The XJTAG boundary scan system is designed to speed up debug, test and programming of electronic printed circuits boards and systems throughout the product lifecycle. And it provides a convenient way to control a hybrid test strategy, for example to test systems containing a mixture of analogue and digital signals, as it includes specific software which allows calling of external test applications and third-party programming tools, and displays all the results in a GUI.

Tim Murrell, senior electronics engineer at PartnerTechs Kings Lynn facility, explained: On one board we have a DSP with a combination of digital and analogue pins. We use XJTAG to exercise the digital pins directly, and we are also using it to co-ordinate functional tests and built-in tests for the remainder of the device. This capability can save considerable time and expense compared to writing a custom executive and GUI using a functional test development tool, for example, and provides a convenient turnkey solution where a straightforward go/no-go indication is required.

To boost test coverage within the boundary scan environment, PartnerTech is able to build its own custom I/O expander modules using in-house dry PCB fabrication facilities. Implemented using a JTAG-compatible CPLD and designed to be inserted in the scan chain, these boards operate in a similar way to the off-the-shelf I/O modules. The expander module becomes part of the scan chain and increases access to I/Os on the unit under test, added Tim Murrell. We can carry out loopback-type tests, for example, within XJTAG, which saves us building loopback connectors and also provides better diagnostics to help locate faults. Benefits include faster test cycles and higher production yield.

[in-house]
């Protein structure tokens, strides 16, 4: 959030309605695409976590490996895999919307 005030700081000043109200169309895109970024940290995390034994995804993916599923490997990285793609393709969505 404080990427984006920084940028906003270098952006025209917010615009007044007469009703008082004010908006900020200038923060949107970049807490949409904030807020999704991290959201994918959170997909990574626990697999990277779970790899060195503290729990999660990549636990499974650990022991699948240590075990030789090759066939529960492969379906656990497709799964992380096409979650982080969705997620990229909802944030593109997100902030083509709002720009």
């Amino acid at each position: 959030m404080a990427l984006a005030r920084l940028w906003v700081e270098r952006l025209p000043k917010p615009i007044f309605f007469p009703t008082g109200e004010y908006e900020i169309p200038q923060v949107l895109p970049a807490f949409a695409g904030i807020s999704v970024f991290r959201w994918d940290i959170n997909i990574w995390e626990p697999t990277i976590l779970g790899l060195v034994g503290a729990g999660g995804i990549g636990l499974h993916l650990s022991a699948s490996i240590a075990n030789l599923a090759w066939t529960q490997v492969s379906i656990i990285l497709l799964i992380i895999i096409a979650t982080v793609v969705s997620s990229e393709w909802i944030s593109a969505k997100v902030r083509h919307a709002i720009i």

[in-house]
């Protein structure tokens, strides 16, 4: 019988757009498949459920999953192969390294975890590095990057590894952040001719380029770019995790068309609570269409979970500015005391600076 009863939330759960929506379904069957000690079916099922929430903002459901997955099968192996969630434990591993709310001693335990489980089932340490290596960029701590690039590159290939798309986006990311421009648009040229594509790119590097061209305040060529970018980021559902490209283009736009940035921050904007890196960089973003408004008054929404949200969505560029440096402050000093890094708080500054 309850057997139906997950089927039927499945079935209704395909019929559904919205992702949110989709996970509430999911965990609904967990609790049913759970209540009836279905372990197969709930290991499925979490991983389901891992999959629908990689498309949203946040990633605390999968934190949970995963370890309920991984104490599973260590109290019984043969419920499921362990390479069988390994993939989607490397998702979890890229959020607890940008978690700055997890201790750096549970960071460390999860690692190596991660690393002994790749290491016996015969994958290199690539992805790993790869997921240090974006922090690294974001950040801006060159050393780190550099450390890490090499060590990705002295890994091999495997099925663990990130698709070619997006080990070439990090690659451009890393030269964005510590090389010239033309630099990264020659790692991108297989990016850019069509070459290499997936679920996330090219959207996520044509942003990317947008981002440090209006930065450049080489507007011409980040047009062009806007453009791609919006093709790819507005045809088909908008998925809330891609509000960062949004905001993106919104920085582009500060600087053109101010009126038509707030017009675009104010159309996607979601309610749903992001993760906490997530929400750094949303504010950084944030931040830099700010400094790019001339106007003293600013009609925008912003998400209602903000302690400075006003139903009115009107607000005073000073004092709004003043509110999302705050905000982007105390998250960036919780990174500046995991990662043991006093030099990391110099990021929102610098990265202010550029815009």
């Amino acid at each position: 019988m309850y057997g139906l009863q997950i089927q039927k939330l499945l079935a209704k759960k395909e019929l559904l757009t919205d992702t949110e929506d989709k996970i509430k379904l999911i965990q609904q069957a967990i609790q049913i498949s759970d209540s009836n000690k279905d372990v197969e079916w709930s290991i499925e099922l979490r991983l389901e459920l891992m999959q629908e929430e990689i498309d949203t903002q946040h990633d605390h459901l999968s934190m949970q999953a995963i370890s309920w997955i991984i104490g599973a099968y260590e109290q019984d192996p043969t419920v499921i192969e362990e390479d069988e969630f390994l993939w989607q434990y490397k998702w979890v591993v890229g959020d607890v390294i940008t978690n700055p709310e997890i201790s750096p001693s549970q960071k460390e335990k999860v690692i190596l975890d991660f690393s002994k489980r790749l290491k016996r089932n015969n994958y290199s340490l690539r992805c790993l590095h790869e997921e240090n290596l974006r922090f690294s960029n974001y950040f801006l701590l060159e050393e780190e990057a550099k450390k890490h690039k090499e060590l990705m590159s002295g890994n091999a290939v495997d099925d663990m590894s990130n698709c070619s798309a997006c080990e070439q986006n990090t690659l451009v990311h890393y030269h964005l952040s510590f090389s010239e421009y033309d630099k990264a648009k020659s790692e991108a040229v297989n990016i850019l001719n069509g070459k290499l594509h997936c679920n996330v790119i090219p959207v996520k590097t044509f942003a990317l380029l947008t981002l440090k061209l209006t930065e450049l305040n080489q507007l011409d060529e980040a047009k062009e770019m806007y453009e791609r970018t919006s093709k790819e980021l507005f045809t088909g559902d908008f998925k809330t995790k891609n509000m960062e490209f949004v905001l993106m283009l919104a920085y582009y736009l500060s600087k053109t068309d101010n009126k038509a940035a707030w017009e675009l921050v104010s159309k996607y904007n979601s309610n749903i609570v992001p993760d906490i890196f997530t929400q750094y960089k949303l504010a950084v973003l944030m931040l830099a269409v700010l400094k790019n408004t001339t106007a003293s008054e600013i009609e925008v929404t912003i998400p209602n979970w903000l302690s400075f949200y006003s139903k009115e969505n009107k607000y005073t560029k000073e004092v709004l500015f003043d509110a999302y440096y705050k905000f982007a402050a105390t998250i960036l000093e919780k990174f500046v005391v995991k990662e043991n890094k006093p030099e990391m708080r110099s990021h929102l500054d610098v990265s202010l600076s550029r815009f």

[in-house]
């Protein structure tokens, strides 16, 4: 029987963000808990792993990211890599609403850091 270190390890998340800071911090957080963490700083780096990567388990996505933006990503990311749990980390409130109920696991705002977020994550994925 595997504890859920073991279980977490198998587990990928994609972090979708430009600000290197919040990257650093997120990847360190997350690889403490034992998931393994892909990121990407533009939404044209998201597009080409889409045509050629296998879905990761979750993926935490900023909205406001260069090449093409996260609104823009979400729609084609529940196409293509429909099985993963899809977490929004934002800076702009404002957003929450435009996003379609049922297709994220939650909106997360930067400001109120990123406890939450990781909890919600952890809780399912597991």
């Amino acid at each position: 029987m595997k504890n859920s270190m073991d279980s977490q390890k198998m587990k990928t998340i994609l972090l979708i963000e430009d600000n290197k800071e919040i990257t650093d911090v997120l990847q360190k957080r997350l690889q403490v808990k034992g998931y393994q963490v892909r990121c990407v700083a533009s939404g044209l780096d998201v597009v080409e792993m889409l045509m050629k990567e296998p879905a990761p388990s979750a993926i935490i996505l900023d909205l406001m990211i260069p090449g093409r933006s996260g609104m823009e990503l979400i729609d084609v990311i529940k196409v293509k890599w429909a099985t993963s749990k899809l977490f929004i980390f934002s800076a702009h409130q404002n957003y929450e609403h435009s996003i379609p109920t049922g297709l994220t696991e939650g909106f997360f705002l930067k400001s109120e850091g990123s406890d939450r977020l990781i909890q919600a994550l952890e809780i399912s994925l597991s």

PartnerTech is taking advantage of a number of boundary scan utilities including XJRunner, a run-time-only environment that significantly reduces the cost of ownership for multiple test seats. Operators benefit from full testing capabilities, including interconnect testing, in-system programming and non-JTAG device testing. The run-time environment also supports a variety of serial number systems, as well as configurable logging to assist auditing and quality assurance.

Cost and time savings
Modern manufacturers seeking to save time in test development can take advantage of graphical tools designed to speed up the preparation of basic test descriptions. Getting the basic aspects of a boundary scan test routine working can usually take around a day. This is considerably quicker than is normally possible with traditional technologies such as ICT, but the latest graphical interfaces such as XJTAGs XJDeveloper achieve extra savings by allowing drag-and-drop functions and automating processes such as scan-chain detection.

Tim Murrell explained: These utilities make assembling infrastructure tests and basic device tests particularly easy. We can have a basic boundary scan test up and running in as little as an hour, and compiling tests will become even quicker in future as we grow our library of reusable device-centric scripts.

Even if a set of boundary scan tests has not been compiled for a given board, ad hoc testing can still be performed, for example to toggle signals and quickly confirm basic operation. When the board is connected, real-time circuit visualisation and debugging utilities automatically identify the scan chain, locate the correct BSDL files, and provide a graphical view of JTAG chains and pin states. With the ability to toggle physically inaccessible pins, trace signals, locate shorts or opens, and also program devices with SVF and STAPL files, this capability helps contract manufacturers improve yields by quickly and easily providing detailed diagnostics for any board incorporating boundary scan infrastructure.

Platform for growth
By providing a platform capable of supporting an entire test strategy comprising multiple test technologies, and offering numerous capabilities and features to trim time and cost from production test, boundary scan is profoundly changing the way modern contract manufacturers build their test strategies.

At PartnerTech in Kings Lynn, XJTAG boundary scan has also played a key role in helping the company grow its test engineering services as OEMs seek to outsource this activity to gain additional cost savings. Whereas five years ago the company was responsible for test engineering on around 50% of its builds, this has risen to 70 per cent today.

Tim added: We have invested in a number of powerful tools to support this growth, and XJTAG has played a significant role in enabling us to satisfy customers needs quickly and cost effectively. This is yet another way by which modern boundary scan technology provides todays contract manufacturers with a test philosophy, strategy and technical platform to meet future demands for low-cost, high-tech electronic products.